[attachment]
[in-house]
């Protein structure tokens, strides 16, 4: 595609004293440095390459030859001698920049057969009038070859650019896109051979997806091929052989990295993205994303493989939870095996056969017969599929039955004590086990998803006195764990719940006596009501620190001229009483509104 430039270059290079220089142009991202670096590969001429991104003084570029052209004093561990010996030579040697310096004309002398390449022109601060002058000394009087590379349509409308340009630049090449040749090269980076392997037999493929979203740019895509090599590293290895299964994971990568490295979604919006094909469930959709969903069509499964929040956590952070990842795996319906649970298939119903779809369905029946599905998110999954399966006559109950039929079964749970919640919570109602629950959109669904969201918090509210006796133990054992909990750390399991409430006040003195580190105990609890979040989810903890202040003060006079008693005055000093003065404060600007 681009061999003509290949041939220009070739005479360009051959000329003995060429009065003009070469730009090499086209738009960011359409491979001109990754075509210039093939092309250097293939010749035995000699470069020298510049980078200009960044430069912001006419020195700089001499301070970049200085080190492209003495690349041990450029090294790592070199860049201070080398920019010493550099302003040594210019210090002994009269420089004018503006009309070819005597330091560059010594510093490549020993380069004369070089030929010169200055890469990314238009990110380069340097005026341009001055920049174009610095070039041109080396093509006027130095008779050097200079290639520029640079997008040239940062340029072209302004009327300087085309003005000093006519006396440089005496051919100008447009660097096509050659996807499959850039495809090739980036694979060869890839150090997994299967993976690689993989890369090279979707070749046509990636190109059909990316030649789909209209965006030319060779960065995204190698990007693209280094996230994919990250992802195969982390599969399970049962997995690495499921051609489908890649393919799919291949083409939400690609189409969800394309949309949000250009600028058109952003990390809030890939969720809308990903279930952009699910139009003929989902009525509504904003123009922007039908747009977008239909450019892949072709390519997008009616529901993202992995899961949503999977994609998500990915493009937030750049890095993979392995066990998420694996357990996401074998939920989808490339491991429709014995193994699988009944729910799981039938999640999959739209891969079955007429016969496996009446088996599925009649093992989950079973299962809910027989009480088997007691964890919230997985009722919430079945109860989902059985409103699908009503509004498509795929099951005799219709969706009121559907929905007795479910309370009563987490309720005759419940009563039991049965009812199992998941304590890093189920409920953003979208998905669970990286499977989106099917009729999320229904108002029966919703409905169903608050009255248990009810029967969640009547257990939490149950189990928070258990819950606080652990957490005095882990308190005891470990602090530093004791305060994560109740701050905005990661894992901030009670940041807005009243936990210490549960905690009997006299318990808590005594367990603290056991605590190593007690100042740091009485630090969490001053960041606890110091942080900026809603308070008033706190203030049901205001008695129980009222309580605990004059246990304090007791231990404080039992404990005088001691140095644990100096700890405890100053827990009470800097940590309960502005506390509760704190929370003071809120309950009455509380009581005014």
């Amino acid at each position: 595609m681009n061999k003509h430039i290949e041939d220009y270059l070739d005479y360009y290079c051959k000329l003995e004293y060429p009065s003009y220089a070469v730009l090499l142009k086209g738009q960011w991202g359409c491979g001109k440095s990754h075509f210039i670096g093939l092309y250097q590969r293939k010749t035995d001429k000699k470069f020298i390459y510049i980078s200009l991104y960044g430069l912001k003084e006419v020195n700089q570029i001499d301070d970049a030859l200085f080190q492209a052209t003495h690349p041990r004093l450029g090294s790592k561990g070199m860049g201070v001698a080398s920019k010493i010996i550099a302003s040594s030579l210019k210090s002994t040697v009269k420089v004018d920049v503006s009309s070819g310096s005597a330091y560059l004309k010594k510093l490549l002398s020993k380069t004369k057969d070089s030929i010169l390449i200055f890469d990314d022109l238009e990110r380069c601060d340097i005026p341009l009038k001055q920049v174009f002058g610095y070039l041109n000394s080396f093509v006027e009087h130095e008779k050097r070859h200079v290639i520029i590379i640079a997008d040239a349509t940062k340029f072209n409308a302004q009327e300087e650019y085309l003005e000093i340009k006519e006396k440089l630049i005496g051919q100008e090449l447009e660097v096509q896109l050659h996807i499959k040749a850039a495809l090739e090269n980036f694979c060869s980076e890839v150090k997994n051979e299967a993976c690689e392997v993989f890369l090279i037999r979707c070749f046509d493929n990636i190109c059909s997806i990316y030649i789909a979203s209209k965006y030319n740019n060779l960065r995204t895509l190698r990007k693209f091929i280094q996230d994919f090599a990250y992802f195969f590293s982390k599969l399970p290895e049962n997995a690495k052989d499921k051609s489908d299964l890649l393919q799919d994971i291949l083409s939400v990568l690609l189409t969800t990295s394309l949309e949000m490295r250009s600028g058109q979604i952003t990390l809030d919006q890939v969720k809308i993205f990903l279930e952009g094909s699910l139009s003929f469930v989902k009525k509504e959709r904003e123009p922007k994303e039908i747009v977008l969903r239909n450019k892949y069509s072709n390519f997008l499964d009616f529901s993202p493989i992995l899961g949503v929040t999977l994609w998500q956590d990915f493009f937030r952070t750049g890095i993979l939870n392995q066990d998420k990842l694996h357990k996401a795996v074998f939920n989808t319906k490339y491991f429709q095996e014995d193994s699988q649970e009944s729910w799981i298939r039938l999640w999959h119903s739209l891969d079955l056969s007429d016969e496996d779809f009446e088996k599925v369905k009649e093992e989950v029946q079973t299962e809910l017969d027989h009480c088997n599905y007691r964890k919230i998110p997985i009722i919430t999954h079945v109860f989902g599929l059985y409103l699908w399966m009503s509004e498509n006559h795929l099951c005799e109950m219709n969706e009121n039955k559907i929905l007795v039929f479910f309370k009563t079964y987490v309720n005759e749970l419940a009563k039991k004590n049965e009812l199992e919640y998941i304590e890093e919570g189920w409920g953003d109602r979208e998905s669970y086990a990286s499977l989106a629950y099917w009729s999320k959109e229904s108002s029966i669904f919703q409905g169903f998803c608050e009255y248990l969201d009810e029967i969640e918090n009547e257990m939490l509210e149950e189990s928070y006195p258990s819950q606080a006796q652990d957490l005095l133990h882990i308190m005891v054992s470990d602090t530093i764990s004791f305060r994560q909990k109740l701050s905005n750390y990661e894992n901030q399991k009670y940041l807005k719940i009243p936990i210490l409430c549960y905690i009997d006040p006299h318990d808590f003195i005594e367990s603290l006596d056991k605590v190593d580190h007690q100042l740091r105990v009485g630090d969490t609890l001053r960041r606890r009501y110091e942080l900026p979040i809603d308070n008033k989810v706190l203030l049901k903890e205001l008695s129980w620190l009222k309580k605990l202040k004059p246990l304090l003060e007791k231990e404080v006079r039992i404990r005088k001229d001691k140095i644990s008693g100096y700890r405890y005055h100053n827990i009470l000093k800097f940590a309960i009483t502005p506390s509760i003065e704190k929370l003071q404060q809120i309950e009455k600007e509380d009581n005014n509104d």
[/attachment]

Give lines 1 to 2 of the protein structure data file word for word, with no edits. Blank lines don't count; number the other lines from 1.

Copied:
[in-house]
């Protein structure tokens, strides 16, 4: 595609004293440095390459030859001698920049057969009038070859650019896109051979997806091929052989990295993205994303493989939870095996056969017969599929039955004590086990998803006195764990719940006596009501620190001229009483509104 430039270059290079220089142009991202670096590969001429991104003084570029052209004093561990010996030579040697310096004309002398390449022109601060002058000394009087590379349509409308340009630049090449040749090269980076392997037999493929979203740019895509090599590293290895299964994971990568490295979604919006094909469930959709969903069509499964929040956590952070990842795996319906649970298939119903779809369905029946599905998110999954399966006559109950039929079964749970919640919570109602629950959109669904969201918090509210006796133990054992909990750390399991409430006040003195580190105990609890979040989810903890202040003060006079008693005055000093003065404060600007 681009061999003509290949041939220009070739005479360009051959000329003995060429009065003009070469730009090499086209738009960011359409491979001109990754075509210039093939092309250097293939010749035995000699470069020298510049980078200009960044430069912001006419020195700089001499301070970049200085080190492209003495690349041990450029090294790592070199860049201070080398920019010493550099302003040594210019210090002994009269420089004018503006009309070819005597330091560059010594510093490549020993380069004369070089030929010169200055890469990314238009990110380069340097005026341009001055920049174009610095070039041109080396093509006027130095008779050097200079290639520029640079997008040239940062340029072209302004009327300087085309003005000093006519006396440089005496051919100008447009660097096509050659996807499959850039495809090739980036694979060869890839150090997994299967993976690689993989890369090279979707070749046509990636190109059909990316030649789909209209965006030319060779960065995204190698990007693209280094996230994919990250992802195969982390599969399970049962997995690495499921051609489908890649393919799919291949083409939400690609189409969800394309949309949000250009600028058109952003990390809030890939969720809308990903279930952009699910139009003929989902009525509504904003123009922007039908747009977008239909450019892949072709390519997008009616529901993202992995899961949503999977994609998500990915493009937030750049890095993979392995066990998420694996357990996401074998939920989808490339491991429709014995193994699988009944729910799981039938999640999959739209891969079955007429016969496996009446088996599925009649093992989950079973299962809910027989009480088997007691964890919230997985009722919430079945109860989902059985409103699908009503509004498509795929099951005799219709969706009121559907929905007795479910309370009563987490309720005759419940009563039991049965009812199992998941304590890093189920409920953003979208998905669970990286499977989106099917009729999320229904108002029966919703409905169903608050009255248990009810029967969640009547257990939490149950189990928070258990819950606080652990957490005095882990308190005891470990602090530093004791305060994560109740701050905005990661894992901030009670940041807005009243936990210490549960905690009997006299318990808590005594367990603290056991605590190593007690100042740091009485630090969490001053960041606890110091942080900026809603308070008033706190203030049901205001008695129980009222309580605990004059246990304090007791231990404080039992404990005088001691140095644990100096700890405890100053827990009470800097940590309960502005506390509760704190929370003071809120309950009455509380009581005014």